- FOMO. What if you passed on buying your options, and the options then turned out to be a 10 bagger? You would probably never forgive yourself for making such a bad financial move. It would be like passing to work at Facebook when the firm still had less than 1,000 employees. You might literally cry yourself to sleep every night!
- Diversified Portfolio. If you are moving to another firm, you’ve already secured another income stream. If you’re already methodically investing your savings, why not buy your options to create a more diversified portfolio? After 10 years, you might be able to build a portfolio of 2-10 positions in startups much like a Venture Capitalist would. Add your private positions with your public positions, and you’ll have an overall portfolio many people would be proud of.
- Reasonable Percent Of Your Portfolio. If you have a $100,000 investment portfolio, exercising $10,000 worth of options is within a reasonable range. But if you’ve got to exercise $50,000 of your options, perhaps your risk is too skewed. Unless you really believe the company is a slam dunk, you don’t want to have greater than a 1/3rd position in your options.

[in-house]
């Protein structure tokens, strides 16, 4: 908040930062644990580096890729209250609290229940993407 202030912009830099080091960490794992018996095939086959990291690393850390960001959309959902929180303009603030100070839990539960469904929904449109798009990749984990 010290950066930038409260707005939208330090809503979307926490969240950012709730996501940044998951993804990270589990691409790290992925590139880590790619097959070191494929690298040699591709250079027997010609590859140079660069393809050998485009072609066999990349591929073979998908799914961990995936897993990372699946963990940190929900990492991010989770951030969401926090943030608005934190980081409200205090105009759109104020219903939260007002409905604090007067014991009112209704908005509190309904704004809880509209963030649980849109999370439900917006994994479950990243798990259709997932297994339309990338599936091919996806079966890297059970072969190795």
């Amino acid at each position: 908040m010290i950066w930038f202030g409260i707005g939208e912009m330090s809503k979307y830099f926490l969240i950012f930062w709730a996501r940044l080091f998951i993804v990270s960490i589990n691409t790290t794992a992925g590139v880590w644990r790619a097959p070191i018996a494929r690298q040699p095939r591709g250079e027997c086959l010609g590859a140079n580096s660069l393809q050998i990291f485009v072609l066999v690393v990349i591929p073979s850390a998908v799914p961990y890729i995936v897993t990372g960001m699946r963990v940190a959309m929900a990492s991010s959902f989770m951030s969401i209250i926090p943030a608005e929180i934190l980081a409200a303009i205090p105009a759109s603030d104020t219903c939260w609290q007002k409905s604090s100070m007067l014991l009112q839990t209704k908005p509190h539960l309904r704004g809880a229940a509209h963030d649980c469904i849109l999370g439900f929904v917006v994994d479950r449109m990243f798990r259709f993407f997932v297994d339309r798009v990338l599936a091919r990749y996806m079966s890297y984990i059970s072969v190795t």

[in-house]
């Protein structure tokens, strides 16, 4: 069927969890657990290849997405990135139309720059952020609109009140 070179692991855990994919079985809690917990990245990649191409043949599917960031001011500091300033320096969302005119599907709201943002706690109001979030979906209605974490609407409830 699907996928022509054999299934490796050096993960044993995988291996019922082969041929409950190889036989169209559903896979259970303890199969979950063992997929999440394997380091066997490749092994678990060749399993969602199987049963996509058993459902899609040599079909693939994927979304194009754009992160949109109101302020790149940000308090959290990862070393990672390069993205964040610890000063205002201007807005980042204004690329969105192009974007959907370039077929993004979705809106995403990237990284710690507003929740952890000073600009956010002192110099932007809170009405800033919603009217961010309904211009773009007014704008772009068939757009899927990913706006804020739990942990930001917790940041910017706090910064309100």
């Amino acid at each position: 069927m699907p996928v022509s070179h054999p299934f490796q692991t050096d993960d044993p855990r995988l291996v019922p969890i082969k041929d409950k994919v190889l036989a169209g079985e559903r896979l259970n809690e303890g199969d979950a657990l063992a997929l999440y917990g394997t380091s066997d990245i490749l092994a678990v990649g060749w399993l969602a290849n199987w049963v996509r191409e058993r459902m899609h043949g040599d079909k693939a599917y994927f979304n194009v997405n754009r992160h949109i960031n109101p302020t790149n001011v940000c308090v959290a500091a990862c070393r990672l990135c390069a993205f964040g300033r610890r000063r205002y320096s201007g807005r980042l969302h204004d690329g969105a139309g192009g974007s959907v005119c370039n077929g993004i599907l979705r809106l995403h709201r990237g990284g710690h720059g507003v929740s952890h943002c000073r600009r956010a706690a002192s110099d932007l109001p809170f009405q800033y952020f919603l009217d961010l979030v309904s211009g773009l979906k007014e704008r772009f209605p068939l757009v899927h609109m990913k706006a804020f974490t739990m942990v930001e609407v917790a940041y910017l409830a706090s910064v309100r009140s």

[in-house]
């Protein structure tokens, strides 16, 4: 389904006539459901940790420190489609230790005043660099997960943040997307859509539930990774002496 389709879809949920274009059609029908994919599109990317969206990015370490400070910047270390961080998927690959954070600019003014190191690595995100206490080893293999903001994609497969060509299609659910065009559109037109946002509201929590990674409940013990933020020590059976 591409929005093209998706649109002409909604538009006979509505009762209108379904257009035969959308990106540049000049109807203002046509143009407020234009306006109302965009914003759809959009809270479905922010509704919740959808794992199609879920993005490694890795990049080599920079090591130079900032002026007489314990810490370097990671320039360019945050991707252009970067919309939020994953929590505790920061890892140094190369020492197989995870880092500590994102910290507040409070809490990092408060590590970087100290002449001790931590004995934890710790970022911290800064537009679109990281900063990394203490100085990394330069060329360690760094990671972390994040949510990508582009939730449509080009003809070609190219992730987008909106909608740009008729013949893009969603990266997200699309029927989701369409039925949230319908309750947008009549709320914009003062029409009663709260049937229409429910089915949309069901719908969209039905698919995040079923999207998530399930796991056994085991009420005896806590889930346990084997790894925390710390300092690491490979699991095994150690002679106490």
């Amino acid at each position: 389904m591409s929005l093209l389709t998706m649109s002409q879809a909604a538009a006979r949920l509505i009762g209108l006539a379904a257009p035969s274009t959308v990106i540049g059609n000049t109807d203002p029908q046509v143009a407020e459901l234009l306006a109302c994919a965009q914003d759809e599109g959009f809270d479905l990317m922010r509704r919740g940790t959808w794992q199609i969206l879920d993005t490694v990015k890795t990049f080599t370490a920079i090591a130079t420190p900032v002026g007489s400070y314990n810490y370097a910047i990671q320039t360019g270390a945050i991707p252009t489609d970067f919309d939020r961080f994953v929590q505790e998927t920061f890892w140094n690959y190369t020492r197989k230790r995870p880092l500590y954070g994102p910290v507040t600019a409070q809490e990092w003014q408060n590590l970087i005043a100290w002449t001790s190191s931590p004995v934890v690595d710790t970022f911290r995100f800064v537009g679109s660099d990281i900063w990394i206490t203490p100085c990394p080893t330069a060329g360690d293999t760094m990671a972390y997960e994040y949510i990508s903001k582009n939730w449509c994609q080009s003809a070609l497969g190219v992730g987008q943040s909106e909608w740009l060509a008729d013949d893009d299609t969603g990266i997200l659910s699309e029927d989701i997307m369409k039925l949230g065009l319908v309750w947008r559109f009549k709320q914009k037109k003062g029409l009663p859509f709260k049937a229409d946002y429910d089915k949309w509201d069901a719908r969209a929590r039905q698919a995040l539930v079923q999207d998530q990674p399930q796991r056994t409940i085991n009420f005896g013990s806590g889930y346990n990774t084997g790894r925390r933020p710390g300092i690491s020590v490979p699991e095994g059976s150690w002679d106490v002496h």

- High Certainty Of Growth. Startups are usually loss making. But if there is a high certainty of growth with a proven business model that will allow the company to eventually make a profit, then it’s probably a good idea to buy your options. You should know better than most how well your company is doing.
- An Increasing Amount Of Acquisitions. If you see competitors getting gobbled up by larger companies, your company might be next if its in healthy operating condition. I promise you that big fish are always analyzing whether to acquire smaller fish or grow from within.
- The High Chance Of An IPO. It’s pretty obvious that companies like Uber and AirBnB will eventually go public. Companies of this size usually give RSUs vs. options. RSUs are basically stock grants given to you at various anniversary dates. Hence, you don’t have to buy your options. But for other smaller companies that are showing similar funding and growth trajectories, it’s better to buy your options, even if the final IPO valuation might be lower than previous private funding.
- Low Liquidity Needs. If you’ve got strong cash flow, or a high level of liquid savings, then it’s better to buy your options for all the reasons stated above. You may have to wait for 1-10 years for your options to become liquid, if at all.